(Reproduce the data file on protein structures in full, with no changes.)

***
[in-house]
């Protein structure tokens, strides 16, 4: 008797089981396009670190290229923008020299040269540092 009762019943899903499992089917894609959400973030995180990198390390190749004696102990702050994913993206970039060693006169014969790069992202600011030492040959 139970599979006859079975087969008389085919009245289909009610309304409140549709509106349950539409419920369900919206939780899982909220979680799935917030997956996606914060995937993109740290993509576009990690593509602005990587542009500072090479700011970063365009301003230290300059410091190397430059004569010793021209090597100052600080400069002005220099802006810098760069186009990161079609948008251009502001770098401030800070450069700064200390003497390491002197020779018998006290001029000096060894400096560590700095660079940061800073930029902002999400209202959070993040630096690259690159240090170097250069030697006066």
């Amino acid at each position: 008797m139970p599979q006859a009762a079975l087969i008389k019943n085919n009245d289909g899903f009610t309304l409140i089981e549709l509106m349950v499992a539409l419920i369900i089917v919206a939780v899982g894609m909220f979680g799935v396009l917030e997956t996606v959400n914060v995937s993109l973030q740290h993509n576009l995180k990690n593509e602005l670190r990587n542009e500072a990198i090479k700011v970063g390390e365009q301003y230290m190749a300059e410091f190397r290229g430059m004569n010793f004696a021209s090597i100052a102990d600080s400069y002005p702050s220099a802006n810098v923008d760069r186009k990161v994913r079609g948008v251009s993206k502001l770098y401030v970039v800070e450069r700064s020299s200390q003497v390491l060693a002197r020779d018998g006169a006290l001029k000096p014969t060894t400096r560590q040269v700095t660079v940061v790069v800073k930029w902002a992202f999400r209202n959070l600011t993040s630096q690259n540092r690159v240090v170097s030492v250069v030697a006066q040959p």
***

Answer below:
[in-house]
């Protein structure tokens, strides 16, 4: 008797089981396009670190290229923008020299040269540092 009762019943899903499992089917894609959400973030995180990198390390190749004696102990702050994913993206970039060693006169014969790069992202600011030492040959 139970599979006859079975087969008389085919009245289909009610309304409140549709509106349950539409419920369900919206939780899982909220979680799935917030997956996606914060995937993109740290993509576009990690593509602005990587542009500072090479700011970063365009301003230290300059410091190397430059004569010793021209090597100052600080400069002005220099802006810098760069186009990161079609948008251009502001770098401030800070450069700064200390003497390491002197020779018998006290001029000096060894400096560590700095660079940061800073930029902002999400209202959070993040630096690259690159240090170097250069030697006066």
């Amino acid at each position: 008797m139970p599979q006859a009762a079975l087969i008389k019943n085919n009245d289909g899903f009610t309304l409140i089981e549709l509106m349950v499992a539409l419920i369900i089917v919206a939780v899982g894609m909220f979680g799935v396009l917030e997956t996606v959400n914060v995937s993109l973030q740290h993509n576009l995180k990690n593509e602005l670190r990587n542009e500072a990198i090479k700011v970063g390390e365009q301003y230290m190749a300059e410091f190397r290229g430059m004569n010793f004696a021209s090597i100052a102990d600080s400069y002005p702050s220099a802006n810098v923008d760069r186009k990161v994913r079609g948008v251009s993206k502001l770098y401030v970039v800070e450069r700064s020299s200390q003497v390491l060693a002197r020779d018998g006169a006290l001029k000096p014969t060894t400096r560590q040269v700095t660079v940061v790069v800073k930029w902002a992202f999400r209202n959070l600011t993040s630096q690259n540092r690159v240090v170097s030492v250069v030697a006066q040959p």